‘Tis the season for apartment hunting in Greater Boston, which means the likelihood of having a memorable and possibly downright sketchy Craigslist experience while searching for a space or roommate rises dramatically. Can you imagine if dating sites operated like Craigslist? Creep city. A new locally built app, though, is helping match prospective roommates with apartments through personal profiles, searchability and tranparency.
Sumu – translated from Japanese to mean to live or to reside – was founded by Daniel Tewfik and Ethan Setnik after, yep, discussing Craigslist horror stories between themselves and others and how simply ridiculous it is that the site is one of the primary places to locate a roommate or apartment.
The foundational problem, they realized, is that platforms like Craigslist offer users anonymity, which isn’t great when living with potential strangers requires some kind of knowledge beforehand in order to determine if the situation will work or is even safe.
Is preferring a woman roommate inherently sexist? Do we want equitable access for all or the best possible match?
Sumu allows users to create personal profiles that can be used to discern if another user is poised to be a compatible roommate. It’s a similar model employed by Airbnb and dating sites. Users can sign up as a seeker or poster, that is, someone searching for a roommate or someone soliciting a living space.
Tewfik and Setnik launched Sumu two weeks ago and have already enlisted about 250 users. They’ve built their application for desktop with mobile usability and expect to launch mobile apps for Android and iOS soon.
“Both sides have profiles, you state a little bit about yourself and have a photo,” Tewfik said. The profile feature was actually just released and the duo hopes to roll out with new updates and features on a weekly basis – users can expect the ability to sign up using a third party social media platform, which will seamlessly help bolster user profile and accessibility.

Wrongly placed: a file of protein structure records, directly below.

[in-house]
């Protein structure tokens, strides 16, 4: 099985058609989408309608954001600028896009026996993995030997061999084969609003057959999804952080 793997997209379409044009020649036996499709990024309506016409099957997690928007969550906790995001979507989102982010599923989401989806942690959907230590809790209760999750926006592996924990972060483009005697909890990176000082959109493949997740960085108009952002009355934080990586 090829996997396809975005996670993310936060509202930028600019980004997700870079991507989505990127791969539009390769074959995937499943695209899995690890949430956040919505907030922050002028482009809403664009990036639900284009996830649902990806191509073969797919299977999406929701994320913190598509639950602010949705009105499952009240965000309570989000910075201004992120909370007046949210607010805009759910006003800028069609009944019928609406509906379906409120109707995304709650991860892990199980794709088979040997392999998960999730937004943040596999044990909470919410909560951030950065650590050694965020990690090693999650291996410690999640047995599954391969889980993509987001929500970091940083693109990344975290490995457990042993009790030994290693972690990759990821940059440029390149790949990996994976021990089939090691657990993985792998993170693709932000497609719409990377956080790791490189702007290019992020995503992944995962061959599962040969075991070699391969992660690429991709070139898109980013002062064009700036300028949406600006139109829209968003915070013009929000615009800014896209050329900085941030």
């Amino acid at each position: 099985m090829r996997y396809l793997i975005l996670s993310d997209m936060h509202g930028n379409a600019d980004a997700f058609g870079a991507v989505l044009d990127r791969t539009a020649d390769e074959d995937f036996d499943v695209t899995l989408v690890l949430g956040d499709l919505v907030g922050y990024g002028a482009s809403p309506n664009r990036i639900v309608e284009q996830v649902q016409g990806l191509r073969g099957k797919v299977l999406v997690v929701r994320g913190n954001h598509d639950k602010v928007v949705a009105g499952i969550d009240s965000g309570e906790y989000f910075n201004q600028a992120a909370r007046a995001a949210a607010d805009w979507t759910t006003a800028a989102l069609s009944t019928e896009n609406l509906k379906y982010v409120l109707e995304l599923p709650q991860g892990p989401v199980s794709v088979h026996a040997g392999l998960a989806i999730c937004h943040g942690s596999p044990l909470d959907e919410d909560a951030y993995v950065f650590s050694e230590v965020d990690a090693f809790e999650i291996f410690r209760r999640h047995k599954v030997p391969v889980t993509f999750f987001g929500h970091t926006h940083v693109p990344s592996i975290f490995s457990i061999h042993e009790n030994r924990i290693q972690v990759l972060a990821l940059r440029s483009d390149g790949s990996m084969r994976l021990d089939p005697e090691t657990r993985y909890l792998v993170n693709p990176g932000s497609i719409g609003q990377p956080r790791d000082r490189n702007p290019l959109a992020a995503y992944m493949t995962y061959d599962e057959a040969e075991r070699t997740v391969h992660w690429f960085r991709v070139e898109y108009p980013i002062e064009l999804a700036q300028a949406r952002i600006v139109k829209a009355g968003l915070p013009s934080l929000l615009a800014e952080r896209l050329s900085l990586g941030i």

Tewfik describes himself as the legs of the operation while Setnik is the brains. The two play off each other in collaborative fashion with Setnik working as the front and back end developer and Tewfik as the user experience designer.
They’re not actively seeking outside funding for their venture and want to build out the product as far as they can before they bring in an outside money source and all the while they’ve been working out of public spaces – District Hall, the Rose Kennedy Greenway, libraries, cafes and other various places where Wi-Fi is free, Tewfik says, have been unlikely sources of inspiration for the Sumu.
In fact, chatting up passersby and engaging with locals has helped catalyze new ideas and important discussions for where Tewfik and Setnik will navigate Sumu in the future, for example how to balance safety without sexism.
“A lot of women are saying ‘I want to live with women,'” Tewfik said. “Is preferring a woman roommate inherently sexist? Do we want equitable access for all or the best possible match? Do we just hide those posts from men entirely? Is that kind of behavior sexist? if we don’t do that, are we providing the best possible service?”
In that respect, the pair will try and strike an apt balance between the two, concentrating their efforts to providing an experience that allows users to find a suitable roommate match while upholding the most secure possible safety measures.
Be sure to sign up for Sumu today to kickstart your roommate search and receive email updates on new developments here.